For the final part of the trilogy on leadership on gender equity in architecture we have an interview with current National President of the Australian Institute of Architects, David Karotkin. As well as this role within the AIA, David Karotkin is also a Managing Director of award winning Perth-based architectural practice Sandover Pinder.
David has only recently taken up his position as AIA National President but has already expressed his intent to push a variety of important issues including improving member engagement with the institute.
For the 12 months David will be key in driving the agenda of the AIA. With gender equity being such an important topic, this insight into David’s views and opinions will help provide some perspective on where the AIA and the profession is heading.
R+BA – How important is this issue to you as a leader of the Architecture profession?
DK- Through the work of the Parlour team, we now have a comprehensive picture of the issue. The difficulty in achieving genuine gender equity in our profession is that the reasons for the current imbalance go beyond simply attitude; to a large extent it is structural. What I mean is that gender imbalance is deeply entrenched and the way we operate has evolved to suit the status quo. In order to make genuine structural changes within our industry it is essential that leaders step up and show the way. The Institute is serious about demonstrating leadership on this issue and about guiding others so they can also lead by example.
R+BA –What do you see as the greatest opportunity or benefit to come from this gender Equity agenda?
DK- Architects work within and for our communities. We will naturally be better placed to understand our communities, and their needs, if we are more closely reflective of the communities we serve. If we can redress the gender imbalance that currently exists in our profession, then I believe we will generally produce better architectural outcomes as a direct result of broader input that more closely reflects the diversity of our community.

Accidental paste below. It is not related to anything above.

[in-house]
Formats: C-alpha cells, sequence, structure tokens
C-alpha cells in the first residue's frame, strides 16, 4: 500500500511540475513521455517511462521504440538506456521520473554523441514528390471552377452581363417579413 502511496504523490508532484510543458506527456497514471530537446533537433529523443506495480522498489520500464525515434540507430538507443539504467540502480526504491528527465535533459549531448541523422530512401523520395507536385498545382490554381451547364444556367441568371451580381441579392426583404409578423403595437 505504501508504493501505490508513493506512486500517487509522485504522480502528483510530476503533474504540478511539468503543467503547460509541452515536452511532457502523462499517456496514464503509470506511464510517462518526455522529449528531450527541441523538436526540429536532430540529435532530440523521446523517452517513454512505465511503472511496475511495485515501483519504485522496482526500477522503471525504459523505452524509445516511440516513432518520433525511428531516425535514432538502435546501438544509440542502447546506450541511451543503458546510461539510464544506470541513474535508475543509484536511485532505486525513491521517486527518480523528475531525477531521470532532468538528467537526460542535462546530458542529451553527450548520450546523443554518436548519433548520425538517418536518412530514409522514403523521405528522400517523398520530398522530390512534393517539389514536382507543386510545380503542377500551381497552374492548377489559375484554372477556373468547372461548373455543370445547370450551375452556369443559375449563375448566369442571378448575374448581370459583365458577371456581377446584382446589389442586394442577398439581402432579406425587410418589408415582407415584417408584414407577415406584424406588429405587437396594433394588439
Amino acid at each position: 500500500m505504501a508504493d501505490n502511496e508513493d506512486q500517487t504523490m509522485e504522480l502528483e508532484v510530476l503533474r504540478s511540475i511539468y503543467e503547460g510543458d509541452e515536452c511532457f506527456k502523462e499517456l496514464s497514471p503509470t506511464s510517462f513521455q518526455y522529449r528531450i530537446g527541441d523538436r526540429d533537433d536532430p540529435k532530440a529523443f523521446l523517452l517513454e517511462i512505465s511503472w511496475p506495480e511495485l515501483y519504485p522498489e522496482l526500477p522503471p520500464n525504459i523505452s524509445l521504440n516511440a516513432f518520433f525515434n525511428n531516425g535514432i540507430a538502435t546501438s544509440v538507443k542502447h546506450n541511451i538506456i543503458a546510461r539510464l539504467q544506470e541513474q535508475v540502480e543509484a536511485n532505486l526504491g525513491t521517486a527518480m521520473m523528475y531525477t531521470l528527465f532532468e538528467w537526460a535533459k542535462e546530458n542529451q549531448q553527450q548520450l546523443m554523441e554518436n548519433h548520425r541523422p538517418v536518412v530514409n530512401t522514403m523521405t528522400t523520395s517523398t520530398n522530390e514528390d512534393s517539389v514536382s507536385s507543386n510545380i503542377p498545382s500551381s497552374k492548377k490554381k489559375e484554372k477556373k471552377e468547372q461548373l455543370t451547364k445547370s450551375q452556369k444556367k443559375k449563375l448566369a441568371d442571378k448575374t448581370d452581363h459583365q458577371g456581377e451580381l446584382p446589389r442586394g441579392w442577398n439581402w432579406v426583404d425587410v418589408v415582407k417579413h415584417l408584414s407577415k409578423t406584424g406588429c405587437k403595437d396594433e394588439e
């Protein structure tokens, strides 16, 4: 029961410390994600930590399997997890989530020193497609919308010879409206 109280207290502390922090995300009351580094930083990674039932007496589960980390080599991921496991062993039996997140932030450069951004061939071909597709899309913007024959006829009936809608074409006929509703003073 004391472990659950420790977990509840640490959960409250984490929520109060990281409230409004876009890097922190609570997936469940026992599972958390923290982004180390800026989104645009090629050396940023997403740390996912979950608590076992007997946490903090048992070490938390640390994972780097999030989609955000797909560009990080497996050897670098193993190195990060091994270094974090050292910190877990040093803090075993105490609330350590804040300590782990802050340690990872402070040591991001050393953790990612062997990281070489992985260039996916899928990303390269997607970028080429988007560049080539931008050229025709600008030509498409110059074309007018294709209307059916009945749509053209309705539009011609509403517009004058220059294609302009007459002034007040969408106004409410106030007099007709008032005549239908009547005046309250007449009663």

R+BA –The Parlour project seems to be having an impact nationally and even internationally, what feedback have you been getting?
DK- I know that gender equity has been identified as an issue in other countries and that the work of Parlour has received a lot of interest from other Architectural Institutes. At a local level following on from the National Conference in Perth, I have received generally positive feedback from practitioners that are genuinely interested in understanding how they can adjust the way they operate so that they can move towards a better gender balance in their own firms. Unfortunately, I have also received some negative feedback from practitioners who think we will have to continue to practice in the way we currently do and that only people who can fit into that model of practice will therefore advance in their profession.
R+BA – Should we be looking at revising the AIA election processes such that there a minimum numbers of men and women on the national and state councils?
DK- The key should be to work at getting more women to stand for election in the first place. This involves actively encouraging women to participate in all types of formal Institute activities as well as trying to understand what issues might be preventing women from being as involved as men. There may be some scope for affirmative action, however that should never compromise the democratic process we use to elect our council.
R+BA – What measure of success should we be using to assess our progress towards gender equity?
DK- It is apparent that women are equally interested in pursuing architecture as a profession as men are, based on university enrolments. Ultimately equity does not necessarily mean that men and women must end up doing all the same things in their careers, however we need to be confident that women and men are equally able to make their own decisions about their careers and that those decisions are not adversely influenced by practices that impact on one gender differently to the other. There will be a need to continue to monitor the data collected by Parlour in order to see if we are achieving trends towards greater equity, and importantly, that we understand the ongoing reasons for any differences between men’s and women’s careers in architecture.